All the statistics are presented as the mean ± SD for continuous variables and the median (P25, P75) for discrete variables. Clinical characteristics were compared between the PJI group and the non-PJI group. The continuous variables of different groups were compared by using Student’s t test or the Mann–Whitney U test, and categorical variables were tested using Pearson’s χ2 test. In ROC analysis, the optimal cut-off values of several markers, including NLR, PLR, and LMR, that best predict the possibility of early PJI were determined with the maximum value of Youden’s index, which was calculated by sensitivity + specificity-1. All statistical analyses were performed with SPSS 22.0 (SPSS Inc., Chicago, IL, USA). All tests were two-sided, and statistical significance was defined as when the p value was less than 0.05.


A total of 104 patients (PJI group: N = 26; non-PJI group: N = 78) were included in this study. As shown in Table 1, the mean age was 65.47 ± 10.23 years in the PJI group and 62.15 ± 9.33 years in the non-PJI group. The preoperative NLR and PLR in the PJI group were higher than those in the non-PJI group, and the preoperative LMR was slightly lower in the PJI group. However, there was no significant difference in any of the preoperative parameters, including age, BMI, Charlson-Deyo score, WBC, neutrophil count, lymphocyte count, platelet count, NLR, PLR, LMR, ESR, and CRP, between the two groups.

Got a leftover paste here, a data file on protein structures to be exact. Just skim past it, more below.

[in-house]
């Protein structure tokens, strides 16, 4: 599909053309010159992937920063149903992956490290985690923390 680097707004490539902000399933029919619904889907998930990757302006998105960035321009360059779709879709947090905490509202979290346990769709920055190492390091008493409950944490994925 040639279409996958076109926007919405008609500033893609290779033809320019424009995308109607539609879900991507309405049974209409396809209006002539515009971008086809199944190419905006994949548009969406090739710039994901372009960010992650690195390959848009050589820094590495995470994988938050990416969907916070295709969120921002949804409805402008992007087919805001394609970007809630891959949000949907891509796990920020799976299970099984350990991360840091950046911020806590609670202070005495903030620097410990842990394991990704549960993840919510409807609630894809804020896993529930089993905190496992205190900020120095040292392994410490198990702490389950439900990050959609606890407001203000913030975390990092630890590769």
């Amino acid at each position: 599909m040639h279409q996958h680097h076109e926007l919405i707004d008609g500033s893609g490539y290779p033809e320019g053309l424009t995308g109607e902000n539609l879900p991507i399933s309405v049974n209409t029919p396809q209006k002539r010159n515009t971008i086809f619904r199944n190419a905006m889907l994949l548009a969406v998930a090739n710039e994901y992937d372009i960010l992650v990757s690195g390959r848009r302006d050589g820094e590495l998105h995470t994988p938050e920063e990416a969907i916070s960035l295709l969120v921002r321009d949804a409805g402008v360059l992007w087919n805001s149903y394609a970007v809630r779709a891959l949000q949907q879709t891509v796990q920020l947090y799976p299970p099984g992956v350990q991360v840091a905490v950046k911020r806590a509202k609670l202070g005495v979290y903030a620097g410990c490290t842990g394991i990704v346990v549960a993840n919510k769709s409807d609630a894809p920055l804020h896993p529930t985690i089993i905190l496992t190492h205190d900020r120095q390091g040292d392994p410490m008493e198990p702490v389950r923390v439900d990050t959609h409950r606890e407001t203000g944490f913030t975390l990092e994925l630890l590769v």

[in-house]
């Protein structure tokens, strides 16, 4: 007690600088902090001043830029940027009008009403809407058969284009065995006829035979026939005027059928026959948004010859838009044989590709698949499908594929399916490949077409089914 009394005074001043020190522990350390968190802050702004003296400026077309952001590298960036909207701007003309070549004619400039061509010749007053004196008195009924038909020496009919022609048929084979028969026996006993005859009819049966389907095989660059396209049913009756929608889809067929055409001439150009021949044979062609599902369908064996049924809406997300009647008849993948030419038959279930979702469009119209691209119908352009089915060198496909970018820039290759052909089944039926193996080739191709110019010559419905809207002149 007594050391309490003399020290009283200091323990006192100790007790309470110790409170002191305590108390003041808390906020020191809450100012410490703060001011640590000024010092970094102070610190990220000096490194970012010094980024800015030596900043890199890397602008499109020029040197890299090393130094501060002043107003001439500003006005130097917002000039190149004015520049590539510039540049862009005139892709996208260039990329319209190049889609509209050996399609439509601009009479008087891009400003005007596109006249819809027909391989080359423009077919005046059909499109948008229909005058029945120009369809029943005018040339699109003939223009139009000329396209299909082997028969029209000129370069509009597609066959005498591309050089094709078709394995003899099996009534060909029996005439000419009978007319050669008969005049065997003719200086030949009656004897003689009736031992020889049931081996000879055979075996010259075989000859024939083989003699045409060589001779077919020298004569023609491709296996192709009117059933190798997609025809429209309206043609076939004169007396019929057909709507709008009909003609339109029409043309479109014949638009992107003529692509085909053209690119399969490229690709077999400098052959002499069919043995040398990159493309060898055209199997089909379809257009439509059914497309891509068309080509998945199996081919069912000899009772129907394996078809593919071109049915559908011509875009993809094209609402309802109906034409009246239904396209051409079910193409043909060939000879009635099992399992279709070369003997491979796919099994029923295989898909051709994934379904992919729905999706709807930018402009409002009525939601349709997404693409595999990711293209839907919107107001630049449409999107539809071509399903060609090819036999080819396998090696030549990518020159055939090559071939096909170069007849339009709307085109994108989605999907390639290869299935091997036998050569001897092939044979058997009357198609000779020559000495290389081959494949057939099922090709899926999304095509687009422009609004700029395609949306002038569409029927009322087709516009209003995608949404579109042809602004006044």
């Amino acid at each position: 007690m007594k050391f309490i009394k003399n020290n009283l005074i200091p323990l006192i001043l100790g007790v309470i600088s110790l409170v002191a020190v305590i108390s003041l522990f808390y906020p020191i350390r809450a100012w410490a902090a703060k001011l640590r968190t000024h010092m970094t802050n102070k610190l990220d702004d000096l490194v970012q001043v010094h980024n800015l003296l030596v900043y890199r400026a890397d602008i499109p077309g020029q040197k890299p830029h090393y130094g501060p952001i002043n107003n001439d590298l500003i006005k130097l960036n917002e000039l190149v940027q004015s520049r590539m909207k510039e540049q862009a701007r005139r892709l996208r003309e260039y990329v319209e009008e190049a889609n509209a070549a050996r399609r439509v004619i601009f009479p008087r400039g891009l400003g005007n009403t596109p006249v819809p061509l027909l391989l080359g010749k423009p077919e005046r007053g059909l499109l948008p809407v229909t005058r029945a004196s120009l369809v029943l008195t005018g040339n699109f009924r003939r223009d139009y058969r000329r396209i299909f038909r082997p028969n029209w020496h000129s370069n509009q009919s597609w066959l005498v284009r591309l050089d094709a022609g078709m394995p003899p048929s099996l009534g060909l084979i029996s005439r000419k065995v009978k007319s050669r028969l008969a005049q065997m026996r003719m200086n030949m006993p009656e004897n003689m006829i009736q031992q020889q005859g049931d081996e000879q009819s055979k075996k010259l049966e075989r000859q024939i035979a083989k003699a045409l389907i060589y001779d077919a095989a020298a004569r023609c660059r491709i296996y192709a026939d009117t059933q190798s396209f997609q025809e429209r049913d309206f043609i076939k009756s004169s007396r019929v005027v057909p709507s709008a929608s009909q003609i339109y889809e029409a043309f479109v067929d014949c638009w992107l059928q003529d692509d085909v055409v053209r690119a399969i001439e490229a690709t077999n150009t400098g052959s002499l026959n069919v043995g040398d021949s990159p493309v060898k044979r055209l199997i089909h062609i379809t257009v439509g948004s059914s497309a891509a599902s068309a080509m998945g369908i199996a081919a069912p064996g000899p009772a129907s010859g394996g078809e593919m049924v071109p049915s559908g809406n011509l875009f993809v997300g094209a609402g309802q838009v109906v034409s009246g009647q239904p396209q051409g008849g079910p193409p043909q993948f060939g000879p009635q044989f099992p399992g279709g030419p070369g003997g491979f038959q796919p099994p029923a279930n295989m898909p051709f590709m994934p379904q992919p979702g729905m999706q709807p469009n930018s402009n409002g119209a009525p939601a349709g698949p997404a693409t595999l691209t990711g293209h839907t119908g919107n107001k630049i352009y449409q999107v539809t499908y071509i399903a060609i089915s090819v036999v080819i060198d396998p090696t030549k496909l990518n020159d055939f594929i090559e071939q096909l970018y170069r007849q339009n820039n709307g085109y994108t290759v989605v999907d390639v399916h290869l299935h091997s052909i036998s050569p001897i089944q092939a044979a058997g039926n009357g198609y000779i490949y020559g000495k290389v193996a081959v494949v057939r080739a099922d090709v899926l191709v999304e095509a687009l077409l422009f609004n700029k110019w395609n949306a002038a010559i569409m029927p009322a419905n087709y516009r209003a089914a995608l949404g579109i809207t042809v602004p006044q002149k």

Table 1 Patient basic characteristics

The trends of postoperative NLR, PLR, LMR, CRP, and ESR at different time points in both groups are shown in Fig. 2. In the two groups, the above indexes except LMR increased rapidly on the first day and reached a peak 1–3 days after the operation, while LMR decreased significantly and then elevated gradually. In addition, NLR, PLR, and LMR returned to their preoperative levels within approximately 2 weeks. However, ESR and CRP remained higher (ESR > 20 mm/h, CRP > 20) 2 weeks after the operation. For the PJI group, the average suspected time point was 21.6 days; NLR, PLR, and LMR were significantly different compared with those in the non-PJI group (p < 0.01, Table 2), even with 61.5% (16/26) of patients with normal white blood cell levels at the suspected time.

Fig 2.
figure 2

The overall trend of NLR, PLR, LMR, ESR, and CRP in the non-PJI and PJI group after the operation

Table 2 The parameters at the suspected time point

In the association analysis (Table 3), the Pearson correlation coefficients for WBC, NLR, PLR, and LMR at the suspected time were obtained (rWBC = 0.22, rNLR = 0.72, rPLR = 0.61, rLMR = 0.39). However, there was no correlation between early PJI and the other parameters. The results of multivariate analysis suggested that the increased NLR and PLR are independent predictive indexes for early PJI (Table 3, ORNLR = 88.36, ORPLR = 1.12, PNLR = 0.005, PPLR = 0.01).

Table 3 Pearson correlation relevant analysis and multivariate analysis between the PJI and the parameters at the suspected time

The ROC curves of NLR, LMR, and PLR at the suspected time are shown in Fig. 3. The results shown in Table 4 indicate that the areas under the ROC curve (AUCs) were all larger than the reference value (0.5). NLR had the highest area under the ROC curve (AUC) (AUCNRL = 0.93, AUCPLR = 0.87, AUCLMR = 0.81). The cut-off value of NLR was 2.77 (sensitivity = 84.6%, specificity = 89.7%, 95% CI = 0.86–0.97).